La bohème by Giacomo Puccini

Sung in Italian with projected English translations.

Why have audiences been falling in love with “La bohème” for more than 100 years? Because, in the most captivating music Puccini ever composed, he shows us exactly what love is about. Mimì and Rodolfo are young lovers we all understand and, when they suffer, our hearts break for them. Their romance ultimately leads to tragedy, but along the way are treasured moments of pure ecstasy. We get to know this endearing pair and their Bohemian friends, and we totally connect with their feelings. “La bohème” remains forever youthful, eternally fresh.

Tamiko Acevedo, an avid Opera fan, was elated to be able to see “La bohème” on opening night.

“From the majestic staircase of the Grand Hall, to the breathtaking performances on stage, Lyric Opera always makes for a beautiful evening. Lyric Opera is bridging the gap between timeless classic operas and the relevant topics of the headlines today–poverty, wealth, love and war,” Acevedo said. “At a time when it is so critical to embrace rich culture, diversity and stories of hope and love, Lyric Opera continues to bring internationally celebrated talent to grace its stage. From Chicago native Janai Brugger (Lui Turandot) to Australian born Danielle De Niese (Musetta, La bohème), their talented performances pierce to the very core of my soul.” Acevedo believes that Chicago offers many opportunities for diverse arts offerings. “The integration of award-winning talent such as Lyric debut singer Michael Fabiano (Rod- olfo, La bohème) and magical young voices of the Chicago Children’s Choir illustrates the power of diversity and the importance of early exposure to the arts.”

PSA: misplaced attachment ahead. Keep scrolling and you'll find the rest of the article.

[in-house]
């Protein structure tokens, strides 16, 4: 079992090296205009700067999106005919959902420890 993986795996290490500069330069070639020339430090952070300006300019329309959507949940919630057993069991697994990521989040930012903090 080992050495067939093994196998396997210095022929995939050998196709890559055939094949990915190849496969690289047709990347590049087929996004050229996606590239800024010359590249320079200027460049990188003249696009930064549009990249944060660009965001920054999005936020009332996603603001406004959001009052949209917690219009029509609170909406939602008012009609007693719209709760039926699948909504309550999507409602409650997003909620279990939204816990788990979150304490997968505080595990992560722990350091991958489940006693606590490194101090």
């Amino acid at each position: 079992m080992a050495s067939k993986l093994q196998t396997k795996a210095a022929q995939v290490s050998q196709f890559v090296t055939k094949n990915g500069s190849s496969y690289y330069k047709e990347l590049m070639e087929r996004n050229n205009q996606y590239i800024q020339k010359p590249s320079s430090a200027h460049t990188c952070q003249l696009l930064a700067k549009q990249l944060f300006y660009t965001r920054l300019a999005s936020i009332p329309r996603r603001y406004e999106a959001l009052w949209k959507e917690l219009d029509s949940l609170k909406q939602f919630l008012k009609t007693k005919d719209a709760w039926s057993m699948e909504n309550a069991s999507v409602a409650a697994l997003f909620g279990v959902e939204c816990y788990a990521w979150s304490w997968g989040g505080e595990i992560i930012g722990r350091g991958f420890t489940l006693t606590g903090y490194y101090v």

This production runs at the Lyric Opera Chicago with a final October performance schedule for October 20; additional performances are set for January 10, 13, 16, 19, 22 and 25. For more information, visit

2nd Logan Center Bluesfest

The 2nd Logan Center Bluesfest presents a jam-packed weekend of concerts, workshops, film, poetry and conversation – mostly free of charge – taking place at the Logan Center for the Arts, 915 E. 60th St., October 19-21. Highlights include concerts by Grammy Award®-winners Chris Thomas King and Charlie Musselwhite, plus Jerron “Blind Boy” Paxton and John Primer with Steve Bell; a night with Sisters in the Blues: Deitra Farr, Leanne Faine and Ruthie Foster performing at the intersection of Blues & Gospel; Pulitzer Prize-winning poet Tyehimba Jess with legendary Blues poet Sterling Plumpp and beloved Chicago Blues ambassador, harmonica master Billy Branch. Also included are Tony Award®-winning actor Ruben Santiago-Hudson and musician Bill Sims Jr. exploring the influence of the Blues on playwright August Wilson; plus programs for youth, including a poetry workshop with avery r. young and performance by Fernando Jones’ Blues Kids of America; a Blues Brunch and more! For more information visit https://www.log